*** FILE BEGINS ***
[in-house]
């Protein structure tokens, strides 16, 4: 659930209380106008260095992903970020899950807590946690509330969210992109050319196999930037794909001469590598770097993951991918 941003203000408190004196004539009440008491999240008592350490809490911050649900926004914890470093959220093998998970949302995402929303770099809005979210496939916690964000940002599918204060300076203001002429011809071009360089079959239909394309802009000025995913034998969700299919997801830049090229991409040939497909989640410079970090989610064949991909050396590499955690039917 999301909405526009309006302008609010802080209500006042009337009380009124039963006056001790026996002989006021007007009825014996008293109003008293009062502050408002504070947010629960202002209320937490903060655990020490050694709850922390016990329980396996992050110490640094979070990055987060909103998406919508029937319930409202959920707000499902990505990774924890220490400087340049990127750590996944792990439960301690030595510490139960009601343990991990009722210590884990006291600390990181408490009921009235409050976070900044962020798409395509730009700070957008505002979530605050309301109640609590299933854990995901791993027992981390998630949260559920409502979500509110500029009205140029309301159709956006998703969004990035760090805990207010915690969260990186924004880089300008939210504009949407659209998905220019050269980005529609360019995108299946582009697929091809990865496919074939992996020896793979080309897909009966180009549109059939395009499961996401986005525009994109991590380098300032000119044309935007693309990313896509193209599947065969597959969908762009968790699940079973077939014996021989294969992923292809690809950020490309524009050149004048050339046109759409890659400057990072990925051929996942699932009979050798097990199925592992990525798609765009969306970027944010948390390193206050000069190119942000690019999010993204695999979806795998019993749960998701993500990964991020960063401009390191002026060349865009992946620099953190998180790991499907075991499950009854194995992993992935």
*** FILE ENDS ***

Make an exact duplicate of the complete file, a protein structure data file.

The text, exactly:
[in-house]
């Protein structure tokens, strides 16, 4: 659930209380106008260095992903970020899950807590946690509330969210992109050319196999930037794909001469590598770097993951991918 941003203000408190004196004539009440008491999240008592350490809490911050649900926004914890470093959220093998998970949302995402929303770099809005979210496939916690964000940002599918204060300076203001002429011809071009360089079959239909394309802009000025995913034998969700299919997801830049090229991409040939497909989640410079970090989610064949991909050396590499955690039917 999301909405526009309006302008609010802080209500006042009337009380009124039963006056001790026996002989006021007007009825014996008293109003008293009062502050408002504070947010629960202002209320937490903060655990020490050694709850922390016990329980396996992050110490640094979070990055987060909103998406919508029937319930409202959920707000499902990505990774924890220490400087340049990127750590996944792990439960301690030595510490139960009601343990991990009722210590884990006291600390990181408490009921009235409050976070900044962020798409395509730009700070957008505002979530605050309301109640609590299933854990995901791993027992981390998630949260559920409502979500509110500029009205140029309301159709956006998703969004990035760090805990207010915690969260990186924004880089300008939210504009949407659209998905220019050269980005529609360019995108299946582009697929091809990865496919074939992996020896793979080309897909009966180009549109059939395009499961996401986005525009994109991590380098300032000119044309935007693309990313896509193209599947065969597959969908762009968790699940079973077939014996021989294969992923292809690809950020490309524009050149004048050339046109759409890659400057990072990925051929996942699932009979050798097990199925592992990525798609765009969306970027944010948390390193206050000069190119942000690019999010993204695999979806795998019993749960998701993500990964991020960063401009390191002026060349865009992946620099953190998180790991499907075991499950009854194995992993992935």